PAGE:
Fairfax County Public Schools reinstated two controversial books into their library after briefly removing them to evaluate whether they were suitable reading materials for high school students.
The two books, “Gender Queer” by Maia Kobabe and “Lawn Boy” by Jonathan Evison, came under scrutiny after a parent expressed her disapproval of some of the content during a public school board meeting. The mother, Stacy Langton, claimed both books contain pedophilic sex between men and boys and one contains a drawing of sexual acts, which she believed to be pornographic.
Upon receiving a formal complaint, FCPS temporarily removed the books and formed two committees of school administrators, librarians, parents and students to review whether the material was appropriate. Both books, which are optional reading material and not required for coursework, were reinstated after lengthy discussions about the merits and the concerns about the books, according to a news release.
According to FCPS, the committees found that neither book contains pedophilic sex. Rather, the committees determined that “Lawn Boy” provides an examination of race, class, socio-economic struggle and sexual identity. It determined that “Gender Queer” is a narrative of a person’s journey with gender identity and provides a perspective that is not widely represented.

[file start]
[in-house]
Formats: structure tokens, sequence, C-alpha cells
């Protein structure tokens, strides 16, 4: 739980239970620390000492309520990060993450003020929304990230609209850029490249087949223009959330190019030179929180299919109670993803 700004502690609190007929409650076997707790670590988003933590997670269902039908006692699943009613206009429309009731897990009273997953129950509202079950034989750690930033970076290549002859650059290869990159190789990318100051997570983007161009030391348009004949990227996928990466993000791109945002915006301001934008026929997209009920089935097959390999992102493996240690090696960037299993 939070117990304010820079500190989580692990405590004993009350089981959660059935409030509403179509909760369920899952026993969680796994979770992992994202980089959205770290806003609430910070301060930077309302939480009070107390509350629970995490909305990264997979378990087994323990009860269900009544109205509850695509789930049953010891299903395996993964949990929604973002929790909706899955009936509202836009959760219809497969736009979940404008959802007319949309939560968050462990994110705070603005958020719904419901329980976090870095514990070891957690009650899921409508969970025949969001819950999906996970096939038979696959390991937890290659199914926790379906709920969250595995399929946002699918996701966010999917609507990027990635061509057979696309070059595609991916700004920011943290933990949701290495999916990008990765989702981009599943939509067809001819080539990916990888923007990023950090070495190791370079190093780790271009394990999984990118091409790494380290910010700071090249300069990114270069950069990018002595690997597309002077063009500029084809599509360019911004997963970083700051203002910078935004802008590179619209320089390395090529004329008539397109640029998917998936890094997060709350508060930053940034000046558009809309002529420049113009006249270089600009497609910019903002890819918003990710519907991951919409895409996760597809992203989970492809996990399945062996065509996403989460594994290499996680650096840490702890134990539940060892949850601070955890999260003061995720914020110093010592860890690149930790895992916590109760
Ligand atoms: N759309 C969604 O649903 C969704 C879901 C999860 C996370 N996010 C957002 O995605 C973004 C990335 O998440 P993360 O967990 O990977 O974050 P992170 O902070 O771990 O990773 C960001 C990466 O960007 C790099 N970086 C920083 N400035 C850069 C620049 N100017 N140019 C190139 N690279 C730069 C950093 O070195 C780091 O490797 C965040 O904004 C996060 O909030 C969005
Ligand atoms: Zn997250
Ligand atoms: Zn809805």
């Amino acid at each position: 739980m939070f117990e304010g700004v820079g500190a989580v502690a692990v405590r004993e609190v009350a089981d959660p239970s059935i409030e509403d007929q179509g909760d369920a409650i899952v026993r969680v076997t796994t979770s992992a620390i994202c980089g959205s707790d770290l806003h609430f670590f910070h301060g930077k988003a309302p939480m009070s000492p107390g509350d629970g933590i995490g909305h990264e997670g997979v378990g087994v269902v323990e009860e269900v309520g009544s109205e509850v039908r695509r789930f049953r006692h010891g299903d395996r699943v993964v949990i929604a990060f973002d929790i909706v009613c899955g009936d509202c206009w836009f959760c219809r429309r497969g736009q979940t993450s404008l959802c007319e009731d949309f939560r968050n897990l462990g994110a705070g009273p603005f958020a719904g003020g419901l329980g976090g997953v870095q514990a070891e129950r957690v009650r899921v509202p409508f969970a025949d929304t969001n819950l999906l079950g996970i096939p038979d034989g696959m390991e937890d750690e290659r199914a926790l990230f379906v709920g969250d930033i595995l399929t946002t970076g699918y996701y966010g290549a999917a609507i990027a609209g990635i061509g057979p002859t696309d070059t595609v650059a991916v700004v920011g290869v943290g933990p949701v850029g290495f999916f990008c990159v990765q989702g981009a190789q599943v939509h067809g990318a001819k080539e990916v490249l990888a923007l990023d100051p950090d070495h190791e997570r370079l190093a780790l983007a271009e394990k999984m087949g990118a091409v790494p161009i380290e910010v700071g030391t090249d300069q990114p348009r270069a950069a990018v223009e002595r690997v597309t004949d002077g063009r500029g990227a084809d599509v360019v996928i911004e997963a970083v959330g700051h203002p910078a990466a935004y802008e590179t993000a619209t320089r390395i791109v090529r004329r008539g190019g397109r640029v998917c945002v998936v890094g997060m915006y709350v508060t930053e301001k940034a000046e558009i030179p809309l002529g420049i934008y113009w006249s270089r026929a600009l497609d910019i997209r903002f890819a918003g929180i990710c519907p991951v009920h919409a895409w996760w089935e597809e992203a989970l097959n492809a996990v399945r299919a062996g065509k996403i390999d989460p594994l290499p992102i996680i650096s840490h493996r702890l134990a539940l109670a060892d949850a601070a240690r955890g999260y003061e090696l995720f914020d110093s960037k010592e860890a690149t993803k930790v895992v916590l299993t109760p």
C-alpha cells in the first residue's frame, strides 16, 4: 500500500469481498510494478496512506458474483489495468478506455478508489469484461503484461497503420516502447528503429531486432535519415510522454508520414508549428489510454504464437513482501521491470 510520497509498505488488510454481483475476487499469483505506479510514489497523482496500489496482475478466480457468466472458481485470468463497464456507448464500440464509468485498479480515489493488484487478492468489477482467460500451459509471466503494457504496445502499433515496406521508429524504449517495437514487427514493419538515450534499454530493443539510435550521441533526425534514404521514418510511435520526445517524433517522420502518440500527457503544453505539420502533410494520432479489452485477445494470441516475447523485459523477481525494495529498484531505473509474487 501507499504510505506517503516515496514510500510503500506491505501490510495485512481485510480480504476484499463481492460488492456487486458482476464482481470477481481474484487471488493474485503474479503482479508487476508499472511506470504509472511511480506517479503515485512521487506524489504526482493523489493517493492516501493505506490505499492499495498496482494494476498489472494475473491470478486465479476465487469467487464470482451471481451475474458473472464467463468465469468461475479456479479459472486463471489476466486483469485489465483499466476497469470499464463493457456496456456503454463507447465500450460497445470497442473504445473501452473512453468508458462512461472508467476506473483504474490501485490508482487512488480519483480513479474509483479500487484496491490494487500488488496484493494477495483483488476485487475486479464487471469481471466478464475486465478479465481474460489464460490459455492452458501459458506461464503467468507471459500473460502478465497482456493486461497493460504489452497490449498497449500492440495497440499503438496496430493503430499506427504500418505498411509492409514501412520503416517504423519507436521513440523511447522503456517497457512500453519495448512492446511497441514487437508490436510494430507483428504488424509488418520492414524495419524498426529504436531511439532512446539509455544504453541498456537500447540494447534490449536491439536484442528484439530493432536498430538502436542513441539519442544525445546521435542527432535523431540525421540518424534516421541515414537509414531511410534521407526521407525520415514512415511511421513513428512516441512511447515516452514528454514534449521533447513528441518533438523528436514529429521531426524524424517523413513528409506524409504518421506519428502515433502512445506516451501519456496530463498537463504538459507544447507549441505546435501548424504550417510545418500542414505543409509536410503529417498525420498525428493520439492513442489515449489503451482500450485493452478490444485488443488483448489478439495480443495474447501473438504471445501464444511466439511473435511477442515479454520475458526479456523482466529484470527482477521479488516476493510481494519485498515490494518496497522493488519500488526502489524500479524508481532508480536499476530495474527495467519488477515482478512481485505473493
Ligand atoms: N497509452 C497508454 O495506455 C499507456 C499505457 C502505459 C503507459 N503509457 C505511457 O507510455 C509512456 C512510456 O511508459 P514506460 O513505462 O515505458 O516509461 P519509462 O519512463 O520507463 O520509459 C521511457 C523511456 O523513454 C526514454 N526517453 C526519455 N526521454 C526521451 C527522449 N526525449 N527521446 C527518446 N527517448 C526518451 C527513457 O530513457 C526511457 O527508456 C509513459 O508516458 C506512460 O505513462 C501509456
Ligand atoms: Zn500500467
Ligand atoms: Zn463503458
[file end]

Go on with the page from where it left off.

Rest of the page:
“The decision reaffirms FCPS’ ongoing commitment to provide diverse reading materials that reflect our student population, allowing every child an opportunity to see themselves reflected in literary characters,” FCPS said in a press release. “Both reviews concluded that the books were valuable in their potential to reach marginalized youth who may struggle to find relatable literary characters that reflect their personal journeys.”
Parents in Fairfax County, Loudoun County and other school divisions have protested various school policies in the last couple of years. Some parents have objected to reading material, course material, critical race theory and transgender policies they feel threaten girls’ athletics and free speech.
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